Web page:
Barlaam and Ioasaph also known as “Barlaam and Josaphat” Toumpouri, Marina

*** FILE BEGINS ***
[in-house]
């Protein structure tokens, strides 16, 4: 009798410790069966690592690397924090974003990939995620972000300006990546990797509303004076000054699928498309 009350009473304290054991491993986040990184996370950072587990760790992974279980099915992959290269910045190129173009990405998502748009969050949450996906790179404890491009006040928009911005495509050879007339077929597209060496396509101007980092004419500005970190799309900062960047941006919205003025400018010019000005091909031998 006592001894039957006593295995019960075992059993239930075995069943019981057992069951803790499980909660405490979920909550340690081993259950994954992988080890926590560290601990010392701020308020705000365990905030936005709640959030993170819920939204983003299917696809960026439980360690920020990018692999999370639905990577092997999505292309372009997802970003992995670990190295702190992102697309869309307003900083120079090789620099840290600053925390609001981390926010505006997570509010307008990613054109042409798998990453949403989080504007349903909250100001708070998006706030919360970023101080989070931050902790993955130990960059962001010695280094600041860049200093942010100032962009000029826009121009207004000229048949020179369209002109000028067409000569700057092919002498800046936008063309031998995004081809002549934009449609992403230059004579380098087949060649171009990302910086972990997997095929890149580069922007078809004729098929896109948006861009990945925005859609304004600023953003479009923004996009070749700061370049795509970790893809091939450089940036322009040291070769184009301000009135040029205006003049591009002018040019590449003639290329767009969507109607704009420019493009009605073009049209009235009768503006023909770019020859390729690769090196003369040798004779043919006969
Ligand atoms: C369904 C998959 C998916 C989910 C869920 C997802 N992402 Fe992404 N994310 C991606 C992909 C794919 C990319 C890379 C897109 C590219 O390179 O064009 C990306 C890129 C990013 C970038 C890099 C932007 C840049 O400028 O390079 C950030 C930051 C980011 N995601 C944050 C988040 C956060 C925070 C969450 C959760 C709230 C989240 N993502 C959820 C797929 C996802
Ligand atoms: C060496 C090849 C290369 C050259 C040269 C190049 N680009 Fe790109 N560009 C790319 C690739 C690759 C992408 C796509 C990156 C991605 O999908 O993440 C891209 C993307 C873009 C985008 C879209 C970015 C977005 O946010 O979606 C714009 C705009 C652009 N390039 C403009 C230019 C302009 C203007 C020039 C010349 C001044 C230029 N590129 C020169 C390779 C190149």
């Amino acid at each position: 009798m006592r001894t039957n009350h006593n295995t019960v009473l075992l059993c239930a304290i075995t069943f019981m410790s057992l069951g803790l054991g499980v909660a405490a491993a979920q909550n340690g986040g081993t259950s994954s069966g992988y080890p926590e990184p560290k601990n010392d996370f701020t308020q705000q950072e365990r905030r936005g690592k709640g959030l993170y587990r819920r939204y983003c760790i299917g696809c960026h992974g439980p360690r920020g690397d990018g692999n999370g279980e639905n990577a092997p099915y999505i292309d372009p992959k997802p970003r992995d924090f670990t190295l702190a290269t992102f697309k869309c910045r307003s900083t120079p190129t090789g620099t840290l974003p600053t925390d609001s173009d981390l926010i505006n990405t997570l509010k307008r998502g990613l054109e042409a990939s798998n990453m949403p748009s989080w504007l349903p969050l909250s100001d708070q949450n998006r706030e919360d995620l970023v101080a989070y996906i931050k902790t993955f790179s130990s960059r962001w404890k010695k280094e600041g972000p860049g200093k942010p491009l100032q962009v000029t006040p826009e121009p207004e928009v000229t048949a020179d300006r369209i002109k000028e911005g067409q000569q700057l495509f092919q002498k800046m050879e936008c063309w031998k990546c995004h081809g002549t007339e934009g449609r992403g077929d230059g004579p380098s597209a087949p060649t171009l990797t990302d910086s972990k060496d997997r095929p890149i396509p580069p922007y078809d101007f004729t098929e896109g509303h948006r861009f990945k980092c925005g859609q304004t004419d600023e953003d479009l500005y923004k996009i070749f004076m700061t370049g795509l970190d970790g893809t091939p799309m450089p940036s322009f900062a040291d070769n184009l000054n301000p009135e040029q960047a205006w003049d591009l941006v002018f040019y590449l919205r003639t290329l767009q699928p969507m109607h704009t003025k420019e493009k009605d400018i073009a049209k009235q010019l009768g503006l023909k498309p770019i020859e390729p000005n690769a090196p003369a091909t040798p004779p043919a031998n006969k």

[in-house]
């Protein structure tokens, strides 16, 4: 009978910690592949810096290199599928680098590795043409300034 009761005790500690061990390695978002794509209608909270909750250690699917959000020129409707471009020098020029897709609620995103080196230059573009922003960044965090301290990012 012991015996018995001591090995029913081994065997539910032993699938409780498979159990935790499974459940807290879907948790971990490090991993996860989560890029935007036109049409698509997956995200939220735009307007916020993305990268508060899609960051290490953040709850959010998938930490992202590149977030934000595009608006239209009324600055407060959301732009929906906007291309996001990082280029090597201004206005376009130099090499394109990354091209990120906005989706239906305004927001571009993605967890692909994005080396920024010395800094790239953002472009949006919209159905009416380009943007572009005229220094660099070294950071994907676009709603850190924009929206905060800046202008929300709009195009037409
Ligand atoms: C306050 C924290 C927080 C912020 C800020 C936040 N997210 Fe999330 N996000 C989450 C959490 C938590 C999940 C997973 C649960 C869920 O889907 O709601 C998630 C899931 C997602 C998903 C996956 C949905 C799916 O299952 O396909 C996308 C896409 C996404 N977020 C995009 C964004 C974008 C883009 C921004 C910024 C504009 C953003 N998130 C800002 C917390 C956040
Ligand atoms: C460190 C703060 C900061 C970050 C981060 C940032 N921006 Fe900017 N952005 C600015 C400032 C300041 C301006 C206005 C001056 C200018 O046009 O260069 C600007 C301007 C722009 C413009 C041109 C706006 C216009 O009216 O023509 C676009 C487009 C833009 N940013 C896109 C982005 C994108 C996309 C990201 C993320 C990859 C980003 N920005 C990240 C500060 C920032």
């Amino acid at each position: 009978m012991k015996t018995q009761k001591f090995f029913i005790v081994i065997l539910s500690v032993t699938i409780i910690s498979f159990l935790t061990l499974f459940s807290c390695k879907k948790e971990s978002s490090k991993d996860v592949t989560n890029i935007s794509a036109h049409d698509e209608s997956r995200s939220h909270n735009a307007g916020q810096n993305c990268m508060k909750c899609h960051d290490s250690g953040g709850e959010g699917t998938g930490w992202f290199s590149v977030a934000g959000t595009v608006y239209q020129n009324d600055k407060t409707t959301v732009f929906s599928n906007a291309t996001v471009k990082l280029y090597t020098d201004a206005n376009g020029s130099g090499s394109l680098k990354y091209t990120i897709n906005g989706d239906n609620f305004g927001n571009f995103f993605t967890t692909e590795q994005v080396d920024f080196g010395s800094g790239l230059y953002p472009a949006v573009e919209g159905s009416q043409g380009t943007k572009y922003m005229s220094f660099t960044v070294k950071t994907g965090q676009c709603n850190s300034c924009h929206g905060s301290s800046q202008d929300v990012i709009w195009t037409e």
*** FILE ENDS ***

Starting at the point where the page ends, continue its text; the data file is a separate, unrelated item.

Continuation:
Barlaam and Ioasaph is the legend of two mythical saints, enjoying remarkable popularity in the literatures of Islam, Judaism, and Christianity. It exists in dozens of versions. The legend takes place sometime after apostle Thomas evangelized India. It narrates the story of the Indian prince, Ioasaph, son of the pagan king Abenner, a persecutor of the Christian Church. Ioasaph despite his father’s confinement to a palace for being isolated from contact with Christians, embraces the religion after being taught by monk Barlaam. Abenner troubled by his son’s conversion engages in more severe acts of persecutions and makes several unsuccessful attempts to make Ioasaph recant his faith. As a last resort, he tries to seduce Ioasaph with power and glory by letting him reign over the half of his kingdom. The secular, yet holy life of his son inspires conversion to Abenner who lives his last days as ascetic. After the death of Abenner, Ioasaph reigns during few more years but he then renounces his kingdom. He wanders for years through wilderness and finally finds Barlaam. After their death, their relics revered as holy are moved to the capital of the Indian kingdom where numerous miracles are performed. The story goes back to Indian legends about the life of Buddha, but it is impossible to establish a single source. From India, the legend emerged in the Arab-speaking world between 750 and 900 CE and was later translated before 900 CE into Georgian. This version was used by Euthymios the Athonite († 1028), cofounder of the monastery of Iviron on Mount Athos, for the Byzantine Greek translation assumed to have been completed shortly thereafter 985 CE. By 1019 CE the Greek revised version of the text was also in circulation. The legend was popularised in the West via a Latin translation known as the “Vulgate” and was soon adapted into several vernacular versions. Some of them derive from the Latin “Vulgate”, while others were adapted from the thirteenthcentury CE abbreviated version found in Jacobus de Voragine’s Legenda Aurea. The surviving witnesses of the different versions of the text that have come down to us are numerous. A small minority among them has received cycles of illustrations. Barlaam and Ioasaph includes a set of allegorical stories (or apologues) woven into the narrative framework of the text. These apologues were disseminated independently from it and can be found in many well-known European literary works, such as collections of fables or short stories like the Disciplina clericalis and Bocaccio’s Decameron, plays like Shakespeare’s The merchant of Venice and many others. Depictions inspired by the apologues are another proof of the wide dissemination of these apologues, since they can be found in different religious and secular monuments throughout Europe.
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